Who inspires you Junior, plus what kind of car would you be?

Malcolm Blight. The day I can kick an 80 metre bomb, my life will be complete. If I could be anyone else it would be Malcolm Blight.

(For those too young to remember, Malcolm Blight is a legendary Australian Football League player of the 70s and 80s.)

As a car, I would be a stock standard Toyota Land Cruiser that needs not much maintenance and drinks a lot of fuel (food and ice cream).

What have you learned living in a small community?

Coming from a small community town and a family of four other siblings, which consist of an older sister and two sets of twins (which I am one of) I learned a lot about sharing and caring. For example, if there was a nice packet of chips around you DO NOT wait till everyone else arrives. You devour as much as you can in as little time as possible and disappear without a trace. Mostly the same goes in small community living though I have learned that consideration and patience is a must and that not all rumours are true.

(Hmm, those feeding rituals seem vaguely familiar to me Junior.)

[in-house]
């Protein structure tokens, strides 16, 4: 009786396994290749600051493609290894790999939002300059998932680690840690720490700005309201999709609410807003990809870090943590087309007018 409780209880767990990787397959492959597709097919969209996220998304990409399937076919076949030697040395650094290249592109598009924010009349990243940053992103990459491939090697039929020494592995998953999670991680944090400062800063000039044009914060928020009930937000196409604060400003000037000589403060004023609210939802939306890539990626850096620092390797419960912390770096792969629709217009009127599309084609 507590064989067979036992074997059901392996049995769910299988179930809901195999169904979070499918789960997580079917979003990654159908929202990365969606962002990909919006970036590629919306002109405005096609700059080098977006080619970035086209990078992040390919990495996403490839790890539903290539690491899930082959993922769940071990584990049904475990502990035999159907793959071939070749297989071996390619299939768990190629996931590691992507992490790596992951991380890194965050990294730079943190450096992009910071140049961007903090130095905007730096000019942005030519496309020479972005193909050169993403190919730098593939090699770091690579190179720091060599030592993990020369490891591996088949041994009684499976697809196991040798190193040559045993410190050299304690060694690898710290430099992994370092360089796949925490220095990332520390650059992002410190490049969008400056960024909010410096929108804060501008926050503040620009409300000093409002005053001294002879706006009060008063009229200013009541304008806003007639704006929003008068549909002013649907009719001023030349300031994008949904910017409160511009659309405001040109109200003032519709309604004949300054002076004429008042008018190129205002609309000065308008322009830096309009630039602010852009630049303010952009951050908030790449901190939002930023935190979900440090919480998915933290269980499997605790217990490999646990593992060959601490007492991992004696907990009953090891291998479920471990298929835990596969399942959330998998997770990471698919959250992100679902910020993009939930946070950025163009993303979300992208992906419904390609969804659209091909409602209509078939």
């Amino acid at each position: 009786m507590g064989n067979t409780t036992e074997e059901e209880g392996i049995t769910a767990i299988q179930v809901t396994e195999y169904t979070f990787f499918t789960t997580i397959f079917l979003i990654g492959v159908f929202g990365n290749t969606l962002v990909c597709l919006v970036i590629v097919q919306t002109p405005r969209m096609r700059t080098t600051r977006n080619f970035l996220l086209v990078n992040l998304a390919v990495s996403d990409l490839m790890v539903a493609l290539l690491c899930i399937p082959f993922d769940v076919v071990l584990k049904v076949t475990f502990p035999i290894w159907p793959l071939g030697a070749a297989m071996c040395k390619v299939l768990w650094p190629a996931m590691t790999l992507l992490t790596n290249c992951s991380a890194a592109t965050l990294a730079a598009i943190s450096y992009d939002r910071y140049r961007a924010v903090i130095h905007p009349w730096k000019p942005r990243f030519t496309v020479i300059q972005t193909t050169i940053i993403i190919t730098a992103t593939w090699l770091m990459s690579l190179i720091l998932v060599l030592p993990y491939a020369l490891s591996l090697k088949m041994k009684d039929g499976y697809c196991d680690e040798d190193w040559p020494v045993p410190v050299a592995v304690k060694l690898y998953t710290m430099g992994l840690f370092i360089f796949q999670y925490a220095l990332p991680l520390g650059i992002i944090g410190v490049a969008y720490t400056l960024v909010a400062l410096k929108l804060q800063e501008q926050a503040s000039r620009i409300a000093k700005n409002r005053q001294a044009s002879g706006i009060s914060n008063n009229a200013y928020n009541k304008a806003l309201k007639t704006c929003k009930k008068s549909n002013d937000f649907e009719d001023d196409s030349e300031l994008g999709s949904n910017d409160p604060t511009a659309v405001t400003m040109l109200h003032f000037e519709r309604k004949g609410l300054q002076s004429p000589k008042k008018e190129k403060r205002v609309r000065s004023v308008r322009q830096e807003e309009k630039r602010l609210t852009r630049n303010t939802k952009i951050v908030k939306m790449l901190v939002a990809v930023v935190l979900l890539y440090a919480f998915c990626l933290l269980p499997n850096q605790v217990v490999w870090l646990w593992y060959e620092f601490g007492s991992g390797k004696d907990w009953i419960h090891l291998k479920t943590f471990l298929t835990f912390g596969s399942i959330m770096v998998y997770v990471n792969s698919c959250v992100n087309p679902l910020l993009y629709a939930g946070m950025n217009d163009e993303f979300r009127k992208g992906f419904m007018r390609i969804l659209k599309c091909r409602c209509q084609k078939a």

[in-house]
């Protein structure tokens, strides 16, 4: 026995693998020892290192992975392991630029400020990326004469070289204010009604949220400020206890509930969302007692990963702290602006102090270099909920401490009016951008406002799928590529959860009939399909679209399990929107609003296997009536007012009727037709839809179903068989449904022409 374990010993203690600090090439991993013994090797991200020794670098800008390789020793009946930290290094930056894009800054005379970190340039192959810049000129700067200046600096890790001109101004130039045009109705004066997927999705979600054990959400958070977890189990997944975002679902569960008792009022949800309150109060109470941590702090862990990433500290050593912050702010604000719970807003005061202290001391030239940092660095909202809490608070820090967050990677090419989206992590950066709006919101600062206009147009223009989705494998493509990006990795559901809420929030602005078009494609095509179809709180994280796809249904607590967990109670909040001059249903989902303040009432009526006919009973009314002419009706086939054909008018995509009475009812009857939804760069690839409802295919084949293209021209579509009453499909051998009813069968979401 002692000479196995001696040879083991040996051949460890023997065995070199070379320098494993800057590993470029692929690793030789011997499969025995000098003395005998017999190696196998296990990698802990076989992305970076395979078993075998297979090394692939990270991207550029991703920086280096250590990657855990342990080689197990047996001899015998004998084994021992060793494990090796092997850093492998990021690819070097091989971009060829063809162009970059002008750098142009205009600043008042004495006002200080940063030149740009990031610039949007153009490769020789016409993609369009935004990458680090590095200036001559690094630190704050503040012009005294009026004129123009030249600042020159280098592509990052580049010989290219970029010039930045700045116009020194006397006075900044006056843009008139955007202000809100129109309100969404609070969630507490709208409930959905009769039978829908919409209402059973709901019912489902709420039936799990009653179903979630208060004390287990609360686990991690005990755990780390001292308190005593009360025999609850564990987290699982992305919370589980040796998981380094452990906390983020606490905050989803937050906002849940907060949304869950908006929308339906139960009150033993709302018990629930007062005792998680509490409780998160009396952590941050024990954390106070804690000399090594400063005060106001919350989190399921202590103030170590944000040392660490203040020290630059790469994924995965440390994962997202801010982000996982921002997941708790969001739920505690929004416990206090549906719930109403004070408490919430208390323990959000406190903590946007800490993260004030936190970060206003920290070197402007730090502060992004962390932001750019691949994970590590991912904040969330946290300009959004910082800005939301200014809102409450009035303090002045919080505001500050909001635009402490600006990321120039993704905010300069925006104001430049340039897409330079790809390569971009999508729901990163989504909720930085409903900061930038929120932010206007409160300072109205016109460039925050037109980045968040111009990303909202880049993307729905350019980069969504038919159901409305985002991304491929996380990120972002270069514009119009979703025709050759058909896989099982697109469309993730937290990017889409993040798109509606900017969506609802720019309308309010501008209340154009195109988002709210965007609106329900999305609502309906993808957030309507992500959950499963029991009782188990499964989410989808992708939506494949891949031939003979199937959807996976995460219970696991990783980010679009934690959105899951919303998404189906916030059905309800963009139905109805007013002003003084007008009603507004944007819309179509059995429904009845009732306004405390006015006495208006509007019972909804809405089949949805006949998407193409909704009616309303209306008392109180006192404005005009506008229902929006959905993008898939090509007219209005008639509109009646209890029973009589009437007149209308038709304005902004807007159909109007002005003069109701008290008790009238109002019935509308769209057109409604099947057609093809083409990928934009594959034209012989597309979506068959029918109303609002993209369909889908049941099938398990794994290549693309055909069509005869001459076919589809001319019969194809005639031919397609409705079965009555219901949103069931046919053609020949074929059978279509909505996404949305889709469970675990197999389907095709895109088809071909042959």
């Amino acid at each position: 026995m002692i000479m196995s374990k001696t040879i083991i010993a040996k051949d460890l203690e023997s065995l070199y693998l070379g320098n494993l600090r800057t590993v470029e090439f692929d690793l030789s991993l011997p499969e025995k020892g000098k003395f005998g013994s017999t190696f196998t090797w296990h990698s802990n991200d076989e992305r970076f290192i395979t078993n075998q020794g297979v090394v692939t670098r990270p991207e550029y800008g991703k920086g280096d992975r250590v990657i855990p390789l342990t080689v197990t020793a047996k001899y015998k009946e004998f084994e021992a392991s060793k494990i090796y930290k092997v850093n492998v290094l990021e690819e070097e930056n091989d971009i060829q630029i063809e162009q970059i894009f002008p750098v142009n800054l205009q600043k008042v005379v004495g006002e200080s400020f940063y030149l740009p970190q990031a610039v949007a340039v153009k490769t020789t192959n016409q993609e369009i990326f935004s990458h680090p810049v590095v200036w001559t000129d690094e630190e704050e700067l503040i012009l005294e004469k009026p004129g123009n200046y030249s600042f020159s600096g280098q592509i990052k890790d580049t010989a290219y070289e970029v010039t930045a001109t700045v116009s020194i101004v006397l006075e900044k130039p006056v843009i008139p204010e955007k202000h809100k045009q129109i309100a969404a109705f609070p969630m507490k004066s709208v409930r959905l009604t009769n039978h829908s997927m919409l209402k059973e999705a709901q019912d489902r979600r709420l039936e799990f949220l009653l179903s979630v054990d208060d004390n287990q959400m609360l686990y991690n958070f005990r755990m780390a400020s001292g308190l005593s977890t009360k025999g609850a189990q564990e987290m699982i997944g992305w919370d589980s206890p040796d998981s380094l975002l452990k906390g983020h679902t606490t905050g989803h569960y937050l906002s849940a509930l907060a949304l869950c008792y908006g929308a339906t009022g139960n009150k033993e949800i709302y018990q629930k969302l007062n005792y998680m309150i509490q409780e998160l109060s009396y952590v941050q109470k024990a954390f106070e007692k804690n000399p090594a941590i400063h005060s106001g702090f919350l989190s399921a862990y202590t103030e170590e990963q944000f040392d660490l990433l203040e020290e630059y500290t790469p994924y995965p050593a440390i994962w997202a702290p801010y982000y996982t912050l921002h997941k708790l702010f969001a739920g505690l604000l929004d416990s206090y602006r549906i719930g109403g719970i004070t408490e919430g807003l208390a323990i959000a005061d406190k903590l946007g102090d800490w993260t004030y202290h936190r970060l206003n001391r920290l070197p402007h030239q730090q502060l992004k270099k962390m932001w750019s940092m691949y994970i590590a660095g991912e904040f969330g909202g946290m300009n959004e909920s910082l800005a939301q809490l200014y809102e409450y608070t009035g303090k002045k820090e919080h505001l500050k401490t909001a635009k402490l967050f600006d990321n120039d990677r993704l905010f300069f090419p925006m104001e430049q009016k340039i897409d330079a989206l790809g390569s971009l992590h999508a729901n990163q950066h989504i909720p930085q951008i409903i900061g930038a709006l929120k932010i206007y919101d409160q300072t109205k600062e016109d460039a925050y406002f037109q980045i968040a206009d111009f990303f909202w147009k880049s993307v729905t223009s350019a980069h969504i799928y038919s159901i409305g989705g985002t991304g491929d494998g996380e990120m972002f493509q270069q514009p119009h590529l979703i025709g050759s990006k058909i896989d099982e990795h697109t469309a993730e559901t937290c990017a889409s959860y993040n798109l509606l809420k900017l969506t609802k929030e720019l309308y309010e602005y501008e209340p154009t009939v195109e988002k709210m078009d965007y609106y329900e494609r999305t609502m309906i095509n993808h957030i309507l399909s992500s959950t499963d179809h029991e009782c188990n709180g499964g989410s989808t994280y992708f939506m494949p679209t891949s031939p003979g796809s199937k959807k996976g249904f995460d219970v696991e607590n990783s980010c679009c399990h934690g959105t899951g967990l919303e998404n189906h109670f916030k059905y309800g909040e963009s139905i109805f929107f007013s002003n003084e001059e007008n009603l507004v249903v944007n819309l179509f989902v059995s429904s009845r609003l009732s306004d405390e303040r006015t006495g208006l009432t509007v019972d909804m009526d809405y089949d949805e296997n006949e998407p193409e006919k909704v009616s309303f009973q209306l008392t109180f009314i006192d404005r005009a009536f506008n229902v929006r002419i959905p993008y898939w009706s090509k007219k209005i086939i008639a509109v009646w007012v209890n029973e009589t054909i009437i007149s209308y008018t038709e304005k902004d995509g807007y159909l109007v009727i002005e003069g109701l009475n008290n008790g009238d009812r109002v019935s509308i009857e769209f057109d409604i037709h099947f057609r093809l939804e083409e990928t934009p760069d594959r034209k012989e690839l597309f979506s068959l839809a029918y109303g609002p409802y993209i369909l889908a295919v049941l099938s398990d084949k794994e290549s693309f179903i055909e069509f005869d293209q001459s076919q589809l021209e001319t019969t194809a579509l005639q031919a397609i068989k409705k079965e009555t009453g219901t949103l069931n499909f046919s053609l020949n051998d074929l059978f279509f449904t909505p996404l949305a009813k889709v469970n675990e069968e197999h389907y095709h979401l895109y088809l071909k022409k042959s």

Junior, you have a few more jobs and titles here at Davis. Could you explain what ‘SAM Slum Lord’ and ‘Davis Ice Cream Tsar’ mean?

Ice Cream Tsar means I am in control of which flavour ice cream is to be served with each dessert and how much. It is within my power to punish those who I see abusing or misusing the ice cream as I see fit and I am responsible for ensuring that it gets put into its resting ground at the end of each night so that it may not melt.

Slum Lord: once upon a time a landlord of SAM (summer accommodation module), Bryce, decided to abandon his position and move up in the world to the LQ (living quarters — the posh accommodation). SAM was rapidly spiralling out of control and it quickly developed a seriously bad reputation and was referred to as a cross between Ramsey Street and Housos. I took back control of the public housing apartments, since which, real estate valuations have gone through the roof and SAM is now referred to as somewhat of a Summers Bay.

Junior, what is the true nature of your relationship with ice cream?